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Altru conducts biorepository study to collect data on breast and colorectal cancer

Altru Health System is using the Altru Cancer Center to collect specimen samples for research, which is known as a biorepository study. In these studies, researchers scavenge the specimen for biomarkers, which are genes, proteins and other substances providing information about cancer. Its biorepository studies are currently active and open to enrollment.

Altru Cancer Center.JPG
The Altru Cancer Center is the site of biorepository studies, where a team collects specimen samples for breast cancer and colorectal cancer research.
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GRAND FORKS — For Ashlee Dagoberg, manager of Altru's research program, the connection to the company’s biorepository study is somewhat personal.

“My mother had breast cancer,” Dagoberg said. “She went and had a genetic test to see if she had the BRCA 1 and 2 gene, and she didn’t.”

Altru Health System is using the Altru Cancer Center in Grand Forks to collect specimen samples for research, which is known as a biorepository study. In these studies, researchers scavenge the specimen for biomarkers, which are genes, proteins and other substances providing information about cancer. Its biorepository studies are currently active and open to enrollment.

Dagoberg used her mother as an example to explain how biomarkers work and what they can tell doctors about a person’s genetic prognostics. The BRCA 1 and 2 genes are the most commonly affected in hereditary breast and ovarian cancer patients. According to the CDC, about 3% of breast cancers and 10% of ovarian cancers are caused by inherited mutations in the BRCA1 and BRCA2 genes.

“That was a biomarker that said, ‘OK, your family isn't at any increased risk for breast cancer, even though you had it,’ because they took a test to see if she had that biomarker, the BRCA 1 and 2 gene in, in her system, and didn’t find it,” Dagoberg said.

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The timeline for the biorepository study is five years. Dagoberg said as Altru begins to accrue patients, they could be asked to come back and provide more samples and additional data throughout the timeline, however it would be unlikely.

So, what makes someone a good candidate for Altru’s biorepository studies? Altru is focused on breast and colorectal cancer for the study due to the volume of patients diagnosed each year with those conditions. Each year, Altru’s Cancer Center gets anywhere from 850 to 900 new patients, which it calls its “analytical caseload.” Breast cancer patients make up about 15% to 20% of that caseload each year, and colon cancer is around 6% to 8% of it. Dagoberg said Altru has seen colon cancer pop up more in recent years.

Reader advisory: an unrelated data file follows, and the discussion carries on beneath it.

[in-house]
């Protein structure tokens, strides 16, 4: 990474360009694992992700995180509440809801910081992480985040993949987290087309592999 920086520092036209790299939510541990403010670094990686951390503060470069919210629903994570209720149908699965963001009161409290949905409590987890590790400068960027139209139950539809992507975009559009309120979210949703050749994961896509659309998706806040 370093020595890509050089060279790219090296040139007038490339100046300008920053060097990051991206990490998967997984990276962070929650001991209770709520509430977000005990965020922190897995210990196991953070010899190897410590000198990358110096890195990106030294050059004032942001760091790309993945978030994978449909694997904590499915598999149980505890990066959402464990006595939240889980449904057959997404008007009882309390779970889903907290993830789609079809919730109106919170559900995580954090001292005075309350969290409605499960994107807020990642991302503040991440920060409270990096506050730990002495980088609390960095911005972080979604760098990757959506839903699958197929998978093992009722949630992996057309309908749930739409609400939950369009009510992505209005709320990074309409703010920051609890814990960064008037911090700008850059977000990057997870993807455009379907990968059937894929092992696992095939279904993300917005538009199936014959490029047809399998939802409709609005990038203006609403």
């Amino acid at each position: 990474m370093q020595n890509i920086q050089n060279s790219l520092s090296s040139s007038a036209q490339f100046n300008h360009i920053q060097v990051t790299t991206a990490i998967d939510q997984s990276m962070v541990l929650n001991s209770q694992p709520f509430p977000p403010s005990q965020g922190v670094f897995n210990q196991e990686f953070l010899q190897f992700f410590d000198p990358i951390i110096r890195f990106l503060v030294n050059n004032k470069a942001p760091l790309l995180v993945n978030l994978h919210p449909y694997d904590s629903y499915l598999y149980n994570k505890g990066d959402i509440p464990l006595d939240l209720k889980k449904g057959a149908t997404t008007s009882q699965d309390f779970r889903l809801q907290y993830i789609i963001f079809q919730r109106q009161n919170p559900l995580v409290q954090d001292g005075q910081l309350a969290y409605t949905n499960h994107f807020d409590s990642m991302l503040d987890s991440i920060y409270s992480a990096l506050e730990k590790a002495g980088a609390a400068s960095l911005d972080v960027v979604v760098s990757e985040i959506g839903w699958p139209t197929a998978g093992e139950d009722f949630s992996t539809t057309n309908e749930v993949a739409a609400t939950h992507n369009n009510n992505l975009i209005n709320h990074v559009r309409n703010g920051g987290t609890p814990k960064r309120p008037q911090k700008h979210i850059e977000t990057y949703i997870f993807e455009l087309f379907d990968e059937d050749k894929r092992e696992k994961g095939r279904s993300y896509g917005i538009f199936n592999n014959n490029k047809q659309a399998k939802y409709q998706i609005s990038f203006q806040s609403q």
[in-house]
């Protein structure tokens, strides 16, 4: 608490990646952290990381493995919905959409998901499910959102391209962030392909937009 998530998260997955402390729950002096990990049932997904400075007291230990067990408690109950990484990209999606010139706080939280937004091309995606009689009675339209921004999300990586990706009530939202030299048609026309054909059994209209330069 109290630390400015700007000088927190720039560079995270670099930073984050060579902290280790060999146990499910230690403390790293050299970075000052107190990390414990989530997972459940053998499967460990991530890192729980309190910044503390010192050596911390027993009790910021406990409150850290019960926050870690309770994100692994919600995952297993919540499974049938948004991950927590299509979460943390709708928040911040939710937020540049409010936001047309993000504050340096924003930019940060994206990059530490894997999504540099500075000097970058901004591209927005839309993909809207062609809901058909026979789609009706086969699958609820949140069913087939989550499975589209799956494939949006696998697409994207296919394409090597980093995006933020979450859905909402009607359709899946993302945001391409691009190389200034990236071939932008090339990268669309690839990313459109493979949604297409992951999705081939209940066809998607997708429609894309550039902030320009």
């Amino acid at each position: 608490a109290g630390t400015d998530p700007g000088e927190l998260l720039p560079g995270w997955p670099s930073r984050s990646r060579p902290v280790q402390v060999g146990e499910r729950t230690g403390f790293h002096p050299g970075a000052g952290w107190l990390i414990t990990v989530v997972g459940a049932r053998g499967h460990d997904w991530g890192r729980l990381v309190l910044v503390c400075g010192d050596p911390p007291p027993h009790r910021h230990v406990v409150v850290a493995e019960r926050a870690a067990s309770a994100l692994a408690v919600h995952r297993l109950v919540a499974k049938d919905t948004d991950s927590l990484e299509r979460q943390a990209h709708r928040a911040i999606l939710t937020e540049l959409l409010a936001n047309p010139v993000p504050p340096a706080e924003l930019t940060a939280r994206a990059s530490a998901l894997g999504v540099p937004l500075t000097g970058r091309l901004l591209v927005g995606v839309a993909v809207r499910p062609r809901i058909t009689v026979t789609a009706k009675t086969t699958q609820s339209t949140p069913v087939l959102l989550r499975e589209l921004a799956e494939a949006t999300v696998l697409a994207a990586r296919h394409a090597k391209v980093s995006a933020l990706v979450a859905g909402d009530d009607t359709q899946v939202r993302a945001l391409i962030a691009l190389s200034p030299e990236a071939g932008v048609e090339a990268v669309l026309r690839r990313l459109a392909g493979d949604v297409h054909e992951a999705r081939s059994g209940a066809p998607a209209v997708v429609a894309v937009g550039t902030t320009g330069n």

“When I started getting into the oncology research here at Altru and found out that cancer was really the second leading cause of death in the state of North Dakota, it really geared me to focus on our oncology research portfolio and what we could start adding, because there's such a high incidence in North Dakota,” Dagoberg said.

Dagoberg said biorepository studies have had a presence in research for the past five to 10 years, but their usage has increased recently. She said they are popular because they’re designed for the purpose of creating quality biospecimens.

“If you think of a repository, that's like a centralized storage area,” Dagoberg said. “And so these repository studies, they are basically databases, registries and tissue banks all for research purposes.”

When a patient agrees to enter into a biorepository research study, researchers collect a biological specimen, usually blood, tissue, urine, sputum, or bone marrow from donors and then takes clinical data and molecular profiling information, which is sent over to the storage areas of the sponsors it is working with, usually biotech or pharmaceutical companies. However, Altru is only taking blood for its biorepository study.

“The (sponsor) that we're working with for the (breast cancer) study, they're looking for 3,000 participants for this,” Dagoberg said. “This is a multi-site trial, so we're not going to have 3,000 Altru patients donating blood for this biorepository protocol, but we can actively participate until that sponsor meets their enrollment numbers.”

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The clinic has one of the only multidisciplinary teams designated for autism treatment in the state, including social workers, a pediatric neurologist, an occupational therapist, a speech therapist, a physical therapist and a pediatrician.

Dagoberg said Altru will always send information and an informed consent form telling the patient exactly what happens during the study and what to expect from it, including specifying the study is not aiming to treat patients directly for their cancer but to instead analyze it for future diagnostic use.

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“I think that we find a lot of people that have had family members that have had cancer or have known someone, or had friends (with it),” Dagoberg said. “This hits close to home, because this is a way that you can do something that can identify the best therapeutic approach for certain cancers or can help with different treatment combinations so people have a great overall survival rate.”

Related Topics: ALTRU
Jacob Holley joined the Grand Forks Herald as its business reporter in June 2021.

Holley's beat at the Grand Forks Herald is broad and includes a variety of topics, including small business, national trends and more.

Readers can reach Holley at jholley@gfherald.com.Follow him on Twitter @JakeHolleyMedia.
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